Sometimes, guests realize they want a glass of wine in the moment (what Plum has coined as “Plum Moments”). “Very few of us need a glass of wine,” he said. “But for the rest of us, if the opportunity strikes—like if we had a great night, there was a sunset and we could sit outside on the deck—we’ll have a glass. If not, we’ll go without.” It’s nearly impossible for properties to satisfy these unexpected moments when they’re restricted to their room service timeline or minibar.
While many brands are attempting to attract guests with the millennial mindset through initiatives promoting city exploration and lobby mingling (in an effort to move guests off the property and into the local community, which indirectly could impact Plum’s efforts), the company’s CEO isn’t buying into the hype. “I’m not convinced that the theory that everybody is looking to hang out in the lobby is actually true,” Koretz said. “I don’t think it’s true for millennials, and I don’t think it’s true for anybody else.” In his view, properties are trying to figure out what the next generation of travelers want, but as they implement new strategies, they, at times, “apply thinking to millennials that aren’t necessarily accurate,” he said, providing an example of how millennials are just as tired as any other age group when arriving to the guestroom after a long trip.
Plum has done deals with dozens upon dozens of properties already, the company’s CEO acknowledged. “We’ve literally done deals with almost every single luxury and upscale chain,” he said. “We just haven’t announced all of them.” Some of these hospitality companies include sbe Group, Hyatt, Hilton, Woodside Hotels and Marriott. The company this month will deploy appliances in 50 of the 200 guestrooms at the Four Seasons Hotel Silicon Valley at East Palo Alto, located in East Palo Alto, CA.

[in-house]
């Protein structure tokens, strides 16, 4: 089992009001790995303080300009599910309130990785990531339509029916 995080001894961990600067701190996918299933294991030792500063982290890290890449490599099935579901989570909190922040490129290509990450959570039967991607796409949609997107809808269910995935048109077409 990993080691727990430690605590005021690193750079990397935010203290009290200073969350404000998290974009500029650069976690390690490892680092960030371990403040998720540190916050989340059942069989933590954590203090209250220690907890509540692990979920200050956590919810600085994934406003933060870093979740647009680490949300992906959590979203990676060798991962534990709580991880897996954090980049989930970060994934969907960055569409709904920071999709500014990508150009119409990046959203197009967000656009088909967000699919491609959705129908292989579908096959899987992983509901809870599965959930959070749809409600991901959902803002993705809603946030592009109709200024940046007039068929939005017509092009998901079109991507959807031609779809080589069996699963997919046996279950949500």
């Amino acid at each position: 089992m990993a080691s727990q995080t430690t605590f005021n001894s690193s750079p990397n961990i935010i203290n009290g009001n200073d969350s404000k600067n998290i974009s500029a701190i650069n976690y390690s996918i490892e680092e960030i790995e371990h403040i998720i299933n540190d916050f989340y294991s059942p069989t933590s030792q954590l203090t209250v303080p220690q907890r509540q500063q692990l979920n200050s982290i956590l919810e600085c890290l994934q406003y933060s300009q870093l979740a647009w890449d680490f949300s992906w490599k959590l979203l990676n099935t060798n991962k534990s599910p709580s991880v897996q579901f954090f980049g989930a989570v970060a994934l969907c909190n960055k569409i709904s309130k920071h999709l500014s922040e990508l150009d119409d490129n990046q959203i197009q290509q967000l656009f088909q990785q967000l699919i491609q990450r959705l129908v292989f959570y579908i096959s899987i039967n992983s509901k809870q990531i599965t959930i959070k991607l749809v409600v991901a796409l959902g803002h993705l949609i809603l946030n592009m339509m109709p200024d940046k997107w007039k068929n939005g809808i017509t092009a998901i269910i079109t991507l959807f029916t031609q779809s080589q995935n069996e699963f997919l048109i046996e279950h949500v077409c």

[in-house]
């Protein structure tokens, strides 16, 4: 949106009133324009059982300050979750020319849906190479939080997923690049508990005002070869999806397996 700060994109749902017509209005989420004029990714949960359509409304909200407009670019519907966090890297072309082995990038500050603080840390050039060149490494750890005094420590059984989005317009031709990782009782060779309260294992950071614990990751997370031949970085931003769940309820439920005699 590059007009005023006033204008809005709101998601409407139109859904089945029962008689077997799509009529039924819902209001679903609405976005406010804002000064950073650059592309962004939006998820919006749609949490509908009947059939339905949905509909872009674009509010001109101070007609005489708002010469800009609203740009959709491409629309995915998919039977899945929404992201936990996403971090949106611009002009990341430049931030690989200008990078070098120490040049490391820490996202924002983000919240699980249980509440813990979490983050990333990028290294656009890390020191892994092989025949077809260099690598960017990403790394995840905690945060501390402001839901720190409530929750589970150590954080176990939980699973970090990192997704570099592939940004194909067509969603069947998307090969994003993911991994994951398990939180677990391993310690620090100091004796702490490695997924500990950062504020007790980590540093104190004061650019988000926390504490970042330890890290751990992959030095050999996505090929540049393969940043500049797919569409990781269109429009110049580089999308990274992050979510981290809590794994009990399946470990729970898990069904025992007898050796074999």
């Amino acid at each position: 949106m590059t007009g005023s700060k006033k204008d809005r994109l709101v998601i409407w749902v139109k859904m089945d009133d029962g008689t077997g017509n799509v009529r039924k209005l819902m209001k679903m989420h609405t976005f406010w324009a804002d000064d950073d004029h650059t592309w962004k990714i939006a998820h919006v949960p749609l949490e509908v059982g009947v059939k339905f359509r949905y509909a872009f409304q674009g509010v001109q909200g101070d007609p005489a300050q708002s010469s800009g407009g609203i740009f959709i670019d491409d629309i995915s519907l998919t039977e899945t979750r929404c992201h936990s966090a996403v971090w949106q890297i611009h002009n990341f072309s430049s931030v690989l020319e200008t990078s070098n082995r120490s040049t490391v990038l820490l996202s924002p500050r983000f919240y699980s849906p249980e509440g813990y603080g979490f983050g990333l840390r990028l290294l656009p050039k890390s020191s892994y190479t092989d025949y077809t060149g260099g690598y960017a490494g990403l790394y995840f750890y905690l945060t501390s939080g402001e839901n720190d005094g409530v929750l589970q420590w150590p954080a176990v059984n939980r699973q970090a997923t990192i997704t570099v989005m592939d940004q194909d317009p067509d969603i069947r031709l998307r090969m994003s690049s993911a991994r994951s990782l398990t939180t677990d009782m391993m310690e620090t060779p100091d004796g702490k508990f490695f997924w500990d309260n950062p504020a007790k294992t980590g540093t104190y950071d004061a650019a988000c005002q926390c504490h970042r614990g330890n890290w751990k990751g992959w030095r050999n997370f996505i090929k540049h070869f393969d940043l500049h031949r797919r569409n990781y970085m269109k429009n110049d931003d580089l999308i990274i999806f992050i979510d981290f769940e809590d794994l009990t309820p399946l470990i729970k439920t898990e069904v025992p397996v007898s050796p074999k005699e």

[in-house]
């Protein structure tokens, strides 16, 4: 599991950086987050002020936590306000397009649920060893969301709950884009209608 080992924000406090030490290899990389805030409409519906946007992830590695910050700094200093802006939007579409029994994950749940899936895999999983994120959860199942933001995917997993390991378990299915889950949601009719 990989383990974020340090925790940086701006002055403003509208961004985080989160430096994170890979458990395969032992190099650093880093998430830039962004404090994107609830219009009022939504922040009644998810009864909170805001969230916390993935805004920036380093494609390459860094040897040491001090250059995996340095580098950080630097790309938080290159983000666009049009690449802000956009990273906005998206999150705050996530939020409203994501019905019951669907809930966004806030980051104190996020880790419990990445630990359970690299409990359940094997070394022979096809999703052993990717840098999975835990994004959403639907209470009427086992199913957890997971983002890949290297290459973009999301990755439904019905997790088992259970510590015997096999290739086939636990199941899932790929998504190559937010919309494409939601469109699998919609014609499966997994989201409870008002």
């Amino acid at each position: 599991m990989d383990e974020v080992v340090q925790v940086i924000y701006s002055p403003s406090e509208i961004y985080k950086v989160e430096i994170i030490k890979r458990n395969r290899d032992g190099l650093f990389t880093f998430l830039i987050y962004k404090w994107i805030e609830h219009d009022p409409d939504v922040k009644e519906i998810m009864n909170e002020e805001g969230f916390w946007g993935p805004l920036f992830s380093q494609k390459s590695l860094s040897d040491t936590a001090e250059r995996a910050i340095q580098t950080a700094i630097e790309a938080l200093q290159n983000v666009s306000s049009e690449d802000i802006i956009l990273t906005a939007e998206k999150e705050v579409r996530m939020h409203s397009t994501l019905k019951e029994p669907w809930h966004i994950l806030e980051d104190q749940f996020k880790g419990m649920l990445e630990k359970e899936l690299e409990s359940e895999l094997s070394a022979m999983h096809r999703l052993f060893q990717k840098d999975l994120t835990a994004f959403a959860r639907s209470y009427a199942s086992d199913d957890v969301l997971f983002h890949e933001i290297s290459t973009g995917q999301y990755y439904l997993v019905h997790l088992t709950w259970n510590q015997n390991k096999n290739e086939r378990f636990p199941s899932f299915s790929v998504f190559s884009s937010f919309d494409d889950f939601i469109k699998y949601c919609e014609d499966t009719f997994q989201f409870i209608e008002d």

“The next few years are about scale,” Koretz said, who noted Plum currently only has deals in the U.S. “We look at the market as really being luxury and upper-upscale, which is about two million rooms in the U.S., about 850,000 in Western Europe and about 1.1 million in Asia—so there’s about four million rooms for us. That’s a really big business, and so our primary focus is on delivering against that market.”
Internationally, Plum is looking to expand to Western Europe and Asia—more specifically, Southeast Asia. Demand in this region has been high—partly due to the fact many of the travelers are coming from the U.S. and Europe. “I just got back. I was two weeks in Asia, and I would’ve loved to have a great glass of wine at night, and it’s just very hard to get,” he said. “There’s not a lot of education on it, and so everything from drinking it to serving it—it’s just not very polished yet. I think in our lifetime, China will produce world-class wine. There’s just enough geography there that it’s hard to imagine that they won’t find a region that will actually do great work.”
More recently, Plum raised a $9-million Series A funding round—led by Menlo Park, CA-based venture capital firm Khosla Ventures. Fort Lauderdale, FL-based early stage venture capital manager Las Olas Venture participated in the round, as did other angel investors across technology, wine and hospitality. Plum plans on using the financing to grow its consumer business as well as its expansion into the luxury hotel sector.
In addition to the funding, Plum has appointed hospitality industry veteran Joe Berger to its board of directors. He’s currently EVP and president of the Americas for Hilton Hotels & Resorts. In his current role, Berger is responsible for the operations functions of more than 350 corporately managed Hilton hotels and Hilton Grand Vacation resorts.
“We are seeing very strong interest from luxury and upscale hotels for Plum, as hoteliers are looking to deliver on-demand services that enhance the guest experience,” Koretz said. “This funding along with Joe’s expertise and insights into the hotel world will be essential as we move to become an industry standard.” HB